Ofgem raises energy price cap by 80% to £3,549 from October

Wholesale energy prices hit the second highest level in at least three years on Monday, adding pressure on suppliers struggling to secure electricity and gas at competitive rates.

Households in Great Britain face a leap in energy bills from October after the regulator raised the maximum that suppliers can charge to £3,549 a year.

In a blow for hard-pressed consumers already struggling with soaring inflation, Ofgem approved the £1,578 increase on the current price cap of £1,971 for the average dual-fuel tariff – a rise of 80%.

The announcement comes as households attempt to budget for a tough winter. Soaring energy bills have fuelled rampant inflation, which breached 10% last month and is forecast by some economists to climb to 18% from January.

Ofgem said it will not give projections for the next price cap change in January because the market remains “too volatile” but warned that prices “could get significantly worse through 2023”. The new cap will affect 24 million households – about 85% of the population.

That 24 million number includes about 4.5 million prepayment meter customers, who will pay on average an additional £59 a year.

Ofgem’s announcement will pile further pressure on the government to urgently introduce further measures to help households this winter. The victor in the Tory leadership contest between Liz Truss and Rishi Sunak is expected to announce a plan shortly after the race’s conclusion on 5 September.

Jonathan Brearley, the chief executive of Ofgem, said: “We know the massive impact this price cap increase will have on households across Britain and the difficult decisions consumers will now have to make. I talk to customers regularly and I know that today’s news will be very worrying for many.”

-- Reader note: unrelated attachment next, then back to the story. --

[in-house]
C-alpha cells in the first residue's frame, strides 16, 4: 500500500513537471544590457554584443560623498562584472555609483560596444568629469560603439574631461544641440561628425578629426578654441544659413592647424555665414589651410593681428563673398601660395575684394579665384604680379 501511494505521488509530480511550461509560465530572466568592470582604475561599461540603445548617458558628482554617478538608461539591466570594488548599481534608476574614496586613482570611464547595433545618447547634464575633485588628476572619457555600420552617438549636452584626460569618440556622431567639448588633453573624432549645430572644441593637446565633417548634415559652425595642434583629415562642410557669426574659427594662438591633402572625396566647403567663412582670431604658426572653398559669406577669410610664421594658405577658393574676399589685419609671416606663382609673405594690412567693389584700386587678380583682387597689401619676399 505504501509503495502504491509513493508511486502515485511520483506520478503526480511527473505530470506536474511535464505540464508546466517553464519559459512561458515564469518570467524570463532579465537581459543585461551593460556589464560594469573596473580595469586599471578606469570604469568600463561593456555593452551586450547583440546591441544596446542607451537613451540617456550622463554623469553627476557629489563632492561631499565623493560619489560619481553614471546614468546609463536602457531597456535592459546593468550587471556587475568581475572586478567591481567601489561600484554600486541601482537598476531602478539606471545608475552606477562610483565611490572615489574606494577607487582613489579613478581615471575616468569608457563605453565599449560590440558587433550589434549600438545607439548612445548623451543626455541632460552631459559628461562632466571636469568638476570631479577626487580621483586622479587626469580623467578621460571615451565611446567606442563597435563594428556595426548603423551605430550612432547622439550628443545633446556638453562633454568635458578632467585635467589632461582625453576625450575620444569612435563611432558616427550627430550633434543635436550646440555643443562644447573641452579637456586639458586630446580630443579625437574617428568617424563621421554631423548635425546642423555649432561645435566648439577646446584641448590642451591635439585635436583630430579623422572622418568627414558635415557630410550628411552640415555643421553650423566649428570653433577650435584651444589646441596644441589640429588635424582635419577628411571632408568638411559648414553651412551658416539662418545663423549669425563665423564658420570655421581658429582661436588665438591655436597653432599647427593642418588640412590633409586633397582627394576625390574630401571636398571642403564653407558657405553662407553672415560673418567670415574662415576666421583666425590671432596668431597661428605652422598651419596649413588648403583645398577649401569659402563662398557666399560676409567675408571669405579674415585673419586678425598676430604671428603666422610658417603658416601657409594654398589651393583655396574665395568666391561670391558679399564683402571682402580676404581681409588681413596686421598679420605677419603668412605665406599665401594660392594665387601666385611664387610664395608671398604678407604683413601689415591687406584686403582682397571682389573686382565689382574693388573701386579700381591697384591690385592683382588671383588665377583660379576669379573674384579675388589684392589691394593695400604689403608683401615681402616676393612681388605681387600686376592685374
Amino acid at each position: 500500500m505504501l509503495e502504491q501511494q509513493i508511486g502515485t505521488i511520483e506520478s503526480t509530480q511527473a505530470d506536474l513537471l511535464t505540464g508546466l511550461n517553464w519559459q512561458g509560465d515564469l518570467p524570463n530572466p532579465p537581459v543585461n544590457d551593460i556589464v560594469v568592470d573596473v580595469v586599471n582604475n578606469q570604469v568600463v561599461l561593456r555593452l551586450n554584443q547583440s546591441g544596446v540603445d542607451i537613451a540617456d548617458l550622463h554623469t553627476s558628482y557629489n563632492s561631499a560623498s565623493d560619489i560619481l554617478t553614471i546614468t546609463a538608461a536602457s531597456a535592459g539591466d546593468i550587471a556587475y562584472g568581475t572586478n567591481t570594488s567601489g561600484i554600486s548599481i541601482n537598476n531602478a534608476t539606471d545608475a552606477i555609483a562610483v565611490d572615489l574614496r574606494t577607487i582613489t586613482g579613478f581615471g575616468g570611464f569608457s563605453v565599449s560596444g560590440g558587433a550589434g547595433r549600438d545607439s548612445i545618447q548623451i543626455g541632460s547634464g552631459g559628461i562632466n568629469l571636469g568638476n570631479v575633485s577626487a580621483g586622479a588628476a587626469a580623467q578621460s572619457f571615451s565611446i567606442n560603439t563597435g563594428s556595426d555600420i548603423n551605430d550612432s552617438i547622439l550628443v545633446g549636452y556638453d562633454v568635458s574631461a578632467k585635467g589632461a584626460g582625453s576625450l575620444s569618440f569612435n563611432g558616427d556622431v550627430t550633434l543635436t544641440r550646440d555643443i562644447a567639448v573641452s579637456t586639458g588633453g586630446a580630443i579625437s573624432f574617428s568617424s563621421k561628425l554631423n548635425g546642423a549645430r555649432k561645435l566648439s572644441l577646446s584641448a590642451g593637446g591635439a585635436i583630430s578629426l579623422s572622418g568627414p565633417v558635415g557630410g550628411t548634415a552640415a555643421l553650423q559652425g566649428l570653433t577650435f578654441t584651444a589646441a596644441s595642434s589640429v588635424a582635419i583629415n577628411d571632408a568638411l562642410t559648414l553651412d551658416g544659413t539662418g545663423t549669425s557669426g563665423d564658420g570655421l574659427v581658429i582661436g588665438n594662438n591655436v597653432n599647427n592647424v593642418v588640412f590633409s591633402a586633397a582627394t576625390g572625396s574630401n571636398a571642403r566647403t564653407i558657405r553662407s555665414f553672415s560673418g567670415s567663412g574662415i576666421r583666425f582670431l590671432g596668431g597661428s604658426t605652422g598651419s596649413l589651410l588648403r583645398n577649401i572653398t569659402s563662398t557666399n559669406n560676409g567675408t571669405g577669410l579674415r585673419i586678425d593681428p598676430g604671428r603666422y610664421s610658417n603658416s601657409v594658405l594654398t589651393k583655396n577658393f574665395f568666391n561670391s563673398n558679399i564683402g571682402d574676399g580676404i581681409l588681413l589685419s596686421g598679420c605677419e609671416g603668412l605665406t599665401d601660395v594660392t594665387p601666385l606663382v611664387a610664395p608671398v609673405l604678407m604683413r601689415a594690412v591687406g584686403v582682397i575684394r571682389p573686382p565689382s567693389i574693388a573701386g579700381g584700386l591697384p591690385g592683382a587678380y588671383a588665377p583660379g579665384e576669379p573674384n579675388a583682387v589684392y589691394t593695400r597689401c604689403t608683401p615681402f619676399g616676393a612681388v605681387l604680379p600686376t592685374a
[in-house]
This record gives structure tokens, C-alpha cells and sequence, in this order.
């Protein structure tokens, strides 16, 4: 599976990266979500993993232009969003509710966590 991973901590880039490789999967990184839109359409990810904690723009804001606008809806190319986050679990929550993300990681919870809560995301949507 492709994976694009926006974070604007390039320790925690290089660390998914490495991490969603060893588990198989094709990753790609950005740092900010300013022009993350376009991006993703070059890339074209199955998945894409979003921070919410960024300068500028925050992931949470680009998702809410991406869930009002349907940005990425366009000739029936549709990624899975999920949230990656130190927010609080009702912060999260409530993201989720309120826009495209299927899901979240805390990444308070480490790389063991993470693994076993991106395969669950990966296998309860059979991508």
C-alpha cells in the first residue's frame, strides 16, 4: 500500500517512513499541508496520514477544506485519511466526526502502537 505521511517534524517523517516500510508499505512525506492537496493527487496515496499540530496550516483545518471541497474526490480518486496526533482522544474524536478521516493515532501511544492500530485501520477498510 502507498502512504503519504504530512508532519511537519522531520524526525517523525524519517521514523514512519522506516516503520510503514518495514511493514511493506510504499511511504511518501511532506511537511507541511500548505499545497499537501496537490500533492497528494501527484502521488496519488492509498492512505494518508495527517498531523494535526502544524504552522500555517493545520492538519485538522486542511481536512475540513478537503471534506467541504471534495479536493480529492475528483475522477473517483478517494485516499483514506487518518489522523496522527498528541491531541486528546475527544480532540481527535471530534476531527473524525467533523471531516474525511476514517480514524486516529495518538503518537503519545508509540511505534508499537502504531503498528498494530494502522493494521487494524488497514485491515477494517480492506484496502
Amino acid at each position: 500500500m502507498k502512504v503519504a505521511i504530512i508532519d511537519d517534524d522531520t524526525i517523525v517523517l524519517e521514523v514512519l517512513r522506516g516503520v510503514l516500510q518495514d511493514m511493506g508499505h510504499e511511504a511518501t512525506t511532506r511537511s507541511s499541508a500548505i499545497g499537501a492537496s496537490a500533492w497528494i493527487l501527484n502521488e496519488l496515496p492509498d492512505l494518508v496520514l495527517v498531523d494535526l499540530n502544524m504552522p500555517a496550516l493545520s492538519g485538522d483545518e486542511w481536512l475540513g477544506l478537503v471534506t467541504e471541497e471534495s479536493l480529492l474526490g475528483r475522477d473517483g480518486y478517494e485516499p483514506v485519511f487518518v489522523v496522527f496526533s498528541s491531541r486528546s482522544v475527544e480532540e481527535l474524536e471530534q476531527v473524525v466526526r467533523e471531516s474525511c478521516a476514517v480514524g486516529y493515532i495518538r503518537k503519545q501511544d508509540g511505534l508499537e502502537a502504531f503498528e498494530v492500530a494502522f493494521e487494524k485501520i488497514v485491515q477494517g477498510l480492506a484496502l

Brearley said Russia’s invasion of Ukraine and reduction of gas supplies to Europe had driven the rise in wholesale gas prices. He said that had left Ofgem “no choice” but to reflect cost increases in the price cap.

He added: “The government support package is delivering help right now but it’s clear the new Prime Minister will need to act further to tackle the impact of the price rises that are coming in October and next year.

“We are working with ministers, consumer groups and industry on a set of options for the incoming prime minister that will require urgent action. The response will need to match the scale of the crisis we have before us. With the right support in place and with regulator, government, industry and consumers working together, we can find a way through this.”

The new price cap level will take effect from 1 October 2022 but it Ofgem said it is possible some suppliers may begin increasing direct debits before this date to spread the cost.

The price cap was introduced in 2019 in an effort to protect customers from being ripped off. However, rising wholesale gas costs caused a string of energy suppliers to go bust as they were squeezed by the cap, unable to pass on those costs to customers.

With Ofgem reacting to soaring wholesale gas prices on the back of Russia’s invasion of Ukraine, the impact has been to more than double costs for consumers, with the cap having risen from £1,277 in October 2021.

Earlier this month, the energy regulator confirmed the cap would be reviewed quarterly rather than every six months. Ofgem said the change would allow it to “adjust much more quickly” to volatility in the market.

The next cap will be introduced in January, when it is feared that bills could reach as high as £5,000. Some industry watchers have questioned whether the cap is viable in the long term.

The chancellor, Nadhim Zahawi, said: “I know the energy price cap announcement this morning will cause stress and anxiety for many people but help is coming with £400 off energy bills for all, the second instalment of a £650 payment for vulnerable households, and £300 for all pensioners.

“While Putin is driving up energy prices in revenge for our support of Ukraine’s brave struggle for freedom, I am working flat out to develop options for further support. This will mean the incoming prime minister can hit the ground running and deliver support to those who need it most, as soon as possible.”